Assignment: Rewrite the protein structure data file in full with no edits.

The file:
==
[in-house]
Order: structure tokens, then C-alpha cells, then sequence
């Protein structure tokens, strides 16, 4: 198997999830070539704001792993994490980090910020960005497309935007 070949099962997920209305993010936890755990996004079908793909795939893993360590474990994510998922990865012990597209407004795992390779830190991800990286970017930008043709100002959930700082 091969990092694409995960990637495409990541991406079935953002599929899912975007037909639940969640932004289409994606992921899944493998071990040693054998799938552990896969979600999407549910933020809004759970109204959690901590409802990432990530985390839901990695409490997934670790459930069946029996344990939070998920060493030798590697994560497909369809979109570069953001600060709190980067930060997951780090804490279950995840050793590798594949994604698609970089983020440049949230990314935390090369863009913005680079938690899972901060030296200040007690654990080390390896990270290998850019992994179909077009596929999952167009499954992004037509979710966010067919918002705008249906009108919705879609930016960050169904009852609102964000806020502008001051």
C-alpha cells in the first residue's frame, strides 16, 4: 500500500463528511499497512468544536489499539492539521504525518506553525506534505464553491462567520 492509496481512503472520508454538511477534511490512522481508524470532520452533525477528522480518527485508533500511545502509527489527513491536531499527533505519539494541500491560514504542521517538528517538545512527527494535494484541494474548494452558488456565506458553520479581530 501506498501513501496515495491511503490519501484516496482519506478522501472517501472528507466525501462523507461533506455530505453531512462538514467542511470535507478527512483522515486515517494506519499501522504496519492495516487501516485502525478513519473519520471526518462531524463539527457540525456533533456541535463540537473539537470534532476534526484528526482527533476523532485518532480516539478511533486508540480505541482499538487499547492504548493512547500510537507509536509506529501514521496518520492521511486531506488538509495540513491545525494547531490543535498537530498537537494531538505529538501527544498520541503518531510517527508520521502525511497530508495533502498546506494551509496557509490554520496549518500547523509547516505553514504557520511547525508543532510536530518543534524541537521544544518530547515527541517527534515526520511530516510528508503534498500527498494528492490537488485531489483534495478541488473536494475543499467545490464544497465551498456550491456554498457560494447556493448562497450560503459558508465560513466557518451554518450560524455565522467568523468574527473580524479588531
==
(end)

[in-house]
Order: structure tokens, then C-alpha cells, then sequence
């Protein structure tokens, strides 16, 4: 198997999830070539704001792993994490980090910020960005497309935007 070949099962997920209305993010936890755990996004079908793909795939893993360590474990994510998922990865012990597209407004795992390779830190991800990286970017930008043709100002959930700082 091969990092694409995960990637495409990541991406079935953002599929899912975007037909639940969640932004289409994606992921899944493998071990040693054998799938552990896969979600999407549910933020809004759970109204959690901590409802990432990530985390839901990695409490997934670790459930069946029996344990939070998920060493030798590697994560497909369809979109570069953001600060709190980067930060997951780090804490279950995840050793590798594949994604698609970089983020440049949230990314935390090369863009913005680079938690899972901060030296200040007690654990080390390896990270290998850019992994179909077009596929999952167009499954992004037509979710966010067919918002705008249906009108919705879609930016960050169904009852609102964000806020502008001051």
C-alpha cells in the first residue's frame, strides 16, 4: 500500500463528511499497512468544536489499539492539521504525518506553525506534505464553491462567520 492509496481512503472520508454538511477534511490512522481508524470532520452533525477528522480518527485508533500511545502509527489527513491536531499527533505519539494541500491560514504542521517538528517538545512527527494535494484541494474548494452558488456565506458553520479581530 501506498501513501496515495491511503490519501484516496482519506478522501472517501472528507466525501462523507461533506455530505453531512462538514467542511470535507478527512483522515486515517494506519499501522504496519492495516487501516485502525478513519473519520471526518462531524463539527457540525456533533456541535463540537473539537470534532476534526484528526482527533476523532485518532480516539478511533486508540480505541482499538487499547492504548493512547500510537507509536509506529501514521496518520492521511486531506488538509495540513491545525494547531490543535498537530498537537494531538505529538501527544498520541503518531510517527508520521502525511497530508495533502498546506494551509496557509490554520496549518500547523509547516505553514504557520511547525508543532510536530518543534524541537521544544518530547515527541517527534515526520511530516510528508503534498500527498494528492490537488485531489483534495478541488473536494475543499467545490464544497465551498456550491456554498457560494447556493448562497450560503459558508465560513466557518451554518450560524455565522467568523468574527473580524479588531